Boston slowcore trio Horse Jumper of Love have shared “Nature,” the third single from their forthcoming second album So Divine, out June 28 via Run For Cover Records.
Horse Jumper of Love formed in 2013 out of Boston’s DIY house scene, and their 2016 self-titled debut album established them as one of today’s hardest-hitting slowcore bands. They signed to Run For Cover Records for their new album, which finds frontman Dimitri Giannopoulos, bassist John Margaris and drummer Jamie Vadala-Doran pondering the seemingly random nature of memories. While they begin to piece through the rubble of those memories, they also leave a code for listeners to crack.
Giannopoulous is known for his cryptic lyrical collages of intimate moments, and So Divine is no exception. Think of this album as the inexplicable chemistry between two people or an eye-opening lucid dream—you don’t fully understand it, but it triggers intense emotions that will regularly resurface in your mind. Though at times sedating, their downtempo guitars have an unsuspecting might, luring you into unforgiving quicksand and slowly engulfing you in tar-like sonics.
“Nature” is a bit of an outlier in the HJOL catalogue. It’s the closest they’ve ever come to penning a blues rock track, but its vivid lyrics and guitar stupor will remind you why it’s so easy to find solace in Horse Jumper of Love’s music.
“It kind of started from some joke riff we had,” Giannopoulous says. “There’s that bluesy, bended note in there, and we all made it into a real song. We were all like, ‘This is the most fun song we have.’ Then I get to do a solo at the end, which I don’t usually do. I don’t really know how to play guitar like that, so it’s basically just me turning on all my pedals and making a bunch of noise. I think we had a song from when we first started playing that I took a bunch of lyrics from and put it into this song. It took a few years to write. It’s one of the more enjoyable ones for me to listen to on the new record. Not that I listen to my own album too much, but every once in a while, I just check on it. Like, ‘Am I sure I want to put this out into the world and have people hear it? It’s not too late to cancel, right?’”
Listen to “Nature” below, and read Paste’s chat with Giannopoulous about their forthcoming album So Divine. We discuss aliens, his Night At the Museum-like job and how drawing helps him as a songwriter. This conversation has been edited for clarity and length.
Paste: You often piece together songs with old and new lyrics. How does that work?
Dimitri Giannopoulos: It depends. Usually, when I have a solid idea for a song, it will all come together in one take almost. If there’s a riff I’m working on or something I have a melody for, it usually takes a lot longer. I’ve started songs two years ago and just finished them a few weeks ago. It’s not totally random. I feel like it’s kind of recurring thoughts that are little things I piece together where I’m like, ‘Oh that makes sense with that line I wrote a year ago.’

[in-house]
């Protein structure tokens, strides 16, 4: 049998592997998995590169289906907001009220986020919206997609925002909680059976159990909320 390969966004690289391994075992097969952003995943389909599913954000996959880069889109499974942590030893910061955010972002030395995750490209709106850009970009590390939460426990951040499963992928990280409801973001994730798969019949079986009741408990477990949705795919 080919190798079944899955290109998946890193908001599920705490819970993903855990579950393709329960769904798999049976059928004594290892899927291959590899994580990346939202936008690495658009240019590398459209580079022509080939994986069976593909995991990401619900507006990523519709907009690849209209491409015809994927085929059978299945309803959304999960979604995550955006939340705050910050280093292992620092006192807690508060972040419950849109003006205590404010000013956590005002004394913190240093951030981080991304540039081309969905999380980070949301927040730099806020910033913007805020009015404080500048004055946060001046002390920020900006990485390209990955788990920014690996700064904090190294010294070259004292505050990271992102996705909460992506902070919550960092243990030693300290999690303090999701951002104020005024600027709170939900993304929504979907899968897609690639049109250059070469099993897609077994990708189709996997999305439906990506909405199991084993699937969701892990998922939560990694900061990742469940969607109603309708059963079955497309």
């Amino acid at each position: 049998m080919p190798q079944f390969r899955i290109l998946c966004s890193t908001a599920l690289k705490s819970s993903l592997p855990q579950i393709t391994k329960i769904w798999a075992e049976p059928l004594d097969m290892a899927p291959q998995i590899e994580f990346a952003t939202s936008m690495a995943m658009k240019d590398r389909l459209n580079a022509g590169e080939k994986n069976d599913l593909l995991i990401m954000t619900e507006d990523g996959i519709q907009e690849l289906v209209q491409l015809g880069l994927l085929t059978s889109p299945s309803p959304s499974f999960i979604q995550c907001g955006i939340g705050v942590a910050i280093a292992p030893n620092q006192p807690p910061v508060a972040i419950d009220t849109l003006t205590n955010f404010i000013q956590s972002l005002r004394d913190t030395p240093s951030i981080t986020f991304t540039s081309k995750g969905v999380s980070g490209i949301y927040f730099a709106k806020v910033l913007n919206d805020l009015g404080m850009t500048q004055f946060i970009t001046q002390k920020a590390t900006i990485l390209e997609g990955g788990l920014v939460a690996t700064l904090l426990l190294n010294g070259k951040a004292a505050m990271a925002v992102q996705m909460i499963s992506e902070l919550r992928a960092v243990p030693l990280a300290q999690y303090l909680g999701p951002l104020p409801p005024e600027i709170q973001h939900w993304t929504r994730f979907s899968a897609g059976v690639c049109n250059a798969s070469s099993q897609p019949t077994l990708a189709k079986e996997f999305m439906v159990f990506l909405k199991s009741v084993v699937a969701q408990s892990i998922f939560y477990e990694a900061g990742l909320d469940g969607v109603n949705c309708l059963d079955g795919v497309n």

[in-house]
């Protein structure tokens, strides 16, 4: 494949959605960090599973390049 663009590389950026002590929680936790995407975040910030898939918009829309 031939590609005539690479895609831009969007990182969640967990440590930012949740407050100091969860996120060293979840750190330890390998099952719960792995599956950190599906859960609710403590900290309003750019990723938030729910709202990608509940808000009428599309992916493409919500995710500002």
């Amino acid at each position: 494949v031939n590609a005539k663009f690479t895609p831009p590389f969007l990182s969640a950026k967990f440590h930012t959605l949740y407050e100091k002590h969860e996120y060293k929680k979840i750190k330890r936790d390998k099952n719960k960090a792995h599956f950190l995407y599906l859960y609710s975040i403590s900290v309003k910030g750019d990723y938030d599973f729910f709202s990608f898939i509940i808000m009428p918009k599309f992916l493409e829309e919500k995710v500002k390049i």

Has songwriting made you a more perceptive person?
I think so. I think the reason I started writing songs was because I felt like I was pretty perceptive. I’ll just be walking down the street and see something that’s aesthetically pleasing to me. A lot of the songs on this record are pretty old. And I wrote a lot of them when I was working as a security guard at a museum. I would basically just stand for hours and watch people do their thing and I wasn’t allowed to have my phone on me or a book or anything. We couldn’t even sit. We just had to stand in these contemporary art installations. Sometimes I’d pick up things people said or did. I think that job helped me be really perceptive.
Did you memorize the lines since you couldn’t have your phone with you?
We were allowed to carry pencils on us to give to people at the museum. We could have pencils, but no paper. So, I would sneak little pieces of paper in my shirt pocket. That makes it sound like a really shitty job. It wasn’t that bad.
Do you ever see yourself writing songs with a more typical narrative arc?
Recently I’ve been doing that. But it definitely is harder for me because I feel like my brain’s all over the place all the time so I tend to do more collage-y type lyricism as opposed to straightforward.
You’ve played several of these songs in a live setting for a long time, but they’ve changed since then. How did those evolve?
For example, “Airport” had a whole instrumental intro when we first started playing it live and when we went to record it, I was like, ‘Holy shit this song is so boring. It’s too long. It’s my own song and I’m not even interested.’ We literally just cut it out and started with the lyrics right away. We also tried to speed up some of the songs a little bit. I think the reason our music is so slow is that all three of us are pretty lazy. In the studio, I was just like, ‘No, we have to play them faster. We have to be more into it.’ And even now, they’re not that much faster.